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Before we jump into the numbers I pulled out of the router, let's take a quick tour of the testing environment. I live in a small apartment building with anywhere from 20 to 28 wireless networks of various types in range of me at any given moment. In short, this isn't the sort of environment where we'll be pushing the router to its upper limits of top speeds. Instead, we'll find out how it does in an environment of high interference.

Test point A has a few walls and corners between it and the router, and is about 25' away in a straight line. Test point B has one wall between and is just under 20' away. Test point C is about 5 feet away from the router.

One snag I hit during testing is that while my 802.11n Asus RT-N66U router allows me to isolate the signal to just 802.11n on both the 5GHz and 2.4GHz frequencies, the Synology router can only run at AC speeds on 5GHz. So our points of direct comparison are the Ethernet and 2.4GHz Wireless-N speeds, while the 5GHz speeds are included for reference.

To put each router through its paces, I ran a variety of speed tests at, ran iPerf with default settings, and performed two sets of file transfers between local machines. My large transfer test is a group of zip files totaling 9.53GB, and the small test is a 4.63GB folder of 998 JPG photos. The source machine for those transfers is my Lenovo X1 Yoga notebook with a 128GB SSD on the wireless network. The sink is my personal desktop, a Core i5-4590S-powered PC with a Samsung 840 EVO SSD. That machine sits behind the aforementioned Netgear ProSafe GS105 switch connected to the Synology's gigabit ports.

The first pleasant surprise I got from the 2600ac was finding that my ISP had actually raised my internet speed. I'm not sure exactly when it happened, because my Asus router never pulled more than 175Mbit/sec from Synology's router immediately bumped me up to anywhere from 210 to 240 Mb/s. I was able to verify that the difference was isolated to the wireless router by switching back and forth between the Asus and Synology repeatedly during testing. While this is almost certainly not a benefit imparted specifically by the RT-2600ac, it does show that if you live in an area with increasing broadband speeds, it can make sense to upgrade your router every couple years.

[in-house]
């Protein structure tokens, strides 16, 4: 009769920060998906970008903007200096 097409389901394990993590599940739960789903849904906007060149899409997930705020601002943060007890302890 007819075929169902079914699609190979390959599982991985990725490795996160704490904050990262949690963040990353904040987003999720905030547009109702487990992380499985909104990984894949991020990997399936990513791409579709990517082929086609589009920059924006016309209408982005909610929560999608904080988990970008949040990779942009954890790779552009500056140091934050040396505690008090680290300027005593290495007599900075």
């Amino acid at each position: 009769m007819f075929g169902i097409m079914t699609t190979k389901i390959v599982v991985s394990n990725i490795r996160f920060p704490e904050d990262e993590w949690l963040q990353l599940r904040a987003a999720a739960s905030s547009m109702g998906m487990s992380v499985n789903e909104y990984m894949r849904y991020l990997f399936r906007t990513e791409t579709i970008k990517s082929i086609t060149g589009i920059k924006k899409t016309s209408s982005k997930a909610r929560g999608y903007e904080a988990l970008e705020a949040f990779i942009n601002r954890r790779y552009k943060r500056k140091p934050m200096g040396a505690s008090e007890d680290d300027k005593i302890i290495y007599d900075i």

Because of all the interference provided by the surrounding networks, I did tinker with the Synology's channels, but I wasn't able to squeeze any more speed out of the router than the auto-selected channels were giving me. Aside from that, the only real changes I made to each router were to isolate to the 802.11n band for testing there. I didn't have any additional software packages enabled on the Synology during testing, either. Here's what we found.

The vast majority of the time, Synology's router beat Asus' router handily. Looking at the iPerf results, even the Synology's 2.4GHz 802.11n signal outperformed the Asus hardware on the same frequency. The gap narrowed when I was close to the router, but further away it was no contest. The RT-2600ac offered a stronger signal with better speed. Jumping up to 5GHz, we were pitting an 802.11n signal versus an 802.11ac signal, so it shouldn't be a surprise that Synology won out there, as well.